Last Saturday, I was one among a packed audience at the Orpheum Theater in downtown Minneapolis. We were all there—boomers to teenagers to everything in between—to listen to RAIN–A Tribute to The Beatles. This show has toured worldwide and has been on Broadway.
Unlike some tribute bands, members of RAIN—which takes its name from the b-side song, “When the Rain Comes”—actually play the instruments and sing. The actors/musicians have studied the Fab Four and give a good rendering of The Beatles’ accents, mannerisms, and playing peccadillos. Tom Teeley, who plays George Harrison, doesn’t look much like him, but he’s mastered the funny leg jiggle George did in the early days. Mac Ruffing, who plays Paul McCartney, has the richness of his voice down—even to the way Paul would speak to the audience. Chris McBurney has Ringo Starr’s role, and. Jim Irizarry got the toughest impersonation role as John Lennon. The stage paraphernalia even brings home the period, with Vox amplifiers, Hofner bass guitars, Rickenbackers, and Ludwig drums.
The show starts off with the band reenacting their performance on The Ed Sullivan Show in 1964, followed by the Shea Stadium extravaganza in 1965. The cast changes clothing and hair styles throughout the show, so they are colorful and silky during Sgt. Pepper and then go on to more laid back to finish out the show. John is in his white suit. Paul is wearing his yellow loafers. George is in head-to-toe denim, and Ringo is providing the relentless beat. RAIN even performs some of the songs that The Beatles never performed live, such as “A Day in the Life.” (Paul has performed it live in his concerts, however.)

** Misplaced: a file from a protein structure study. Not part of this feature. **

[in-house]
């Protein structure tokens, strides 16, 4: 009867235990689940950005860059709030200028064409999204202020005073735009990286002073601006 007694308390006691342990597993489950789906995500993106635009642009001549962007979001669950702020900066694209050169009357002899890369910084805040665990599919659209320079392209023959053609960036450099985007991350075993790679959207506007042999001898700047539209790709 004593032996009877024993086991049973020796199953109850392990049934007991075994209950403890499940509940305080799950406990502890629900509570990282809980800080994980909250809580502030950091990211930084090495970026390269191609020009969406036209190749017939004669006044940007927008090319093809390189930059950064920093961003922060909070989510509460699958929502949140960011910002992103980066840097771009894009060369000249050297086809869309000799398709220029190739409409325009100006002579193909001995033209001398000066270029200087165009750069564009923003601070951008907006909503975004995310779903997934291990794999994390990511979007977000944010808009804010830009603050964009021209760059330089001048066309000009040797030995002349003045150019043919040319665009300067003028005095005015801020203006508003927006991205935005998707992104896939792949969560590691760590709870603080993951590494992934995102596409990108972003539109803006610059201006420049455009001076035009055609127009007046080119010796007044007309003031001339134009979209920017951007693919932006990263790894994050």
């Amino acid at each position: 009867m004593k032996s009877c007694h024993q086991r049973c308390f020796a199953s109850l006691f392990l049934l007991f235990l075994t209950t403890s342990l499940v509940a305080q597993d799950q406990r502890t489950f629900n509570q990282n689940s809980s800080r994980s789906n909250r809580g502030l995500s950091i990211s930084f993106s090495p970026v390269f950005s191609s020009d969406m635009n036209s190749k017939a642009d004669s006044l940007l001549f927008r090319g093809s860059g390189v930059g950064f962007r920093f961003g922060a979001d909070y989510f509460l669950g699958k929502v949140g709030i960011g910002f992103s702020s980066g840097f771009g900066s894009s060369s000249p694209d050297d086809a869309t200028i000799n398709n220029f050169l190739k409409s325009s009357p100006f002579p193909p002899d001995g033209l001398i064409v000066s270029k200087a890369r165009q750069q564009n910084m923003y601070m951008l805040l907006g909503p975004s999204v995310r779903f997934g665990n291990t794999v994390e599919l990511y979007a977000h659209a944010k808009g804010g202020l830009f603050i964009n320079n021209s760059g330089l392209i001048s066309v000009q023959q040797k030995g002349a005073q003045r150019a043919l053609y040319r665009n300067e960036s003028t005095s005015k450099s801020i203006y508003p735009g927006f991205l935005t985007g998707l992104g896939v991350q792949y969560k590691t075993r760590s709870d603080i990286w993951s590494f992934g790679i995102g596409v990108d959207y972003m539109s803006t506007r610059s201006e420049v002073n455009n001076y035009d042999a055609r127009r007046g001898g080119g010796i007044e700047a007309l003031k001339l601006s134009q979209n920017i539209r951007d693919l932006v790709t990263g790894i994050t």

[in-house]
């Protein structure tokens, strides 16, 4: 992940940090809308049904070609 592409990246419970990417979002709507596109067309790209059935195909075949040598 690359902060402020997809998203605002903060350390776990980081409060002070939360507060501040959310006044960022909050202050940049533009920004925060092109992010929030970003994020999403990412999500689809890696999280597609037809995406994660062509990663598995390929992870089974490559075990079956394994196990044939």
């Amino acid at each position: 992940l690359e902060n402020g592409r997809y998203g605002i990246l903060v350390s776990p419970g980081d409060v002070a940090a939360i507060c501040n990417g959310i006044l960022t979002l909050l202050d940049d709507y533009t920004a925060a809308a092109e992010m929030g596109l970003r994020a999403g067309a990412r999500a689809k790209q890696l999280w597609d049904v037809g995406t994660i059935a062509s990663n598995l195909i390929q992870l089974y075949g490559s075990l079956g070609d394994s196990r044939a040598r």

The cast, all Americans, are all self-confessed Beatles’ fans, and they do their best to ensure that the audience has a nostalgic ride. Irizarry’s rendition of “Twist and Shout,” for example, had people—including me—dancing in the aisle. We were all on our feet at the end, singing the refrain of “Hey Jude.”
If you think, as I kind of did beforehand, that this is a lame idea, consider this. RAIN sells about 100,000 tickets a year, and it’s one of 50 Beatles tribute bands around the country. I would say RAIN is probably among the best. While the living Beatles, Paul and Ringo, haven’t endorsed any tribute band, they haven’t dissed it either. On the RAIN website, founding member Mark Lewis says, “Our goal has always been to present this music in a live environment to audiences throughout the world, and most importantly, to maintain the integrity of The Beatles, and their music. After all, it is their music. We are just a few very fortunate guys that get to perform this music night after night. What’s better than that?”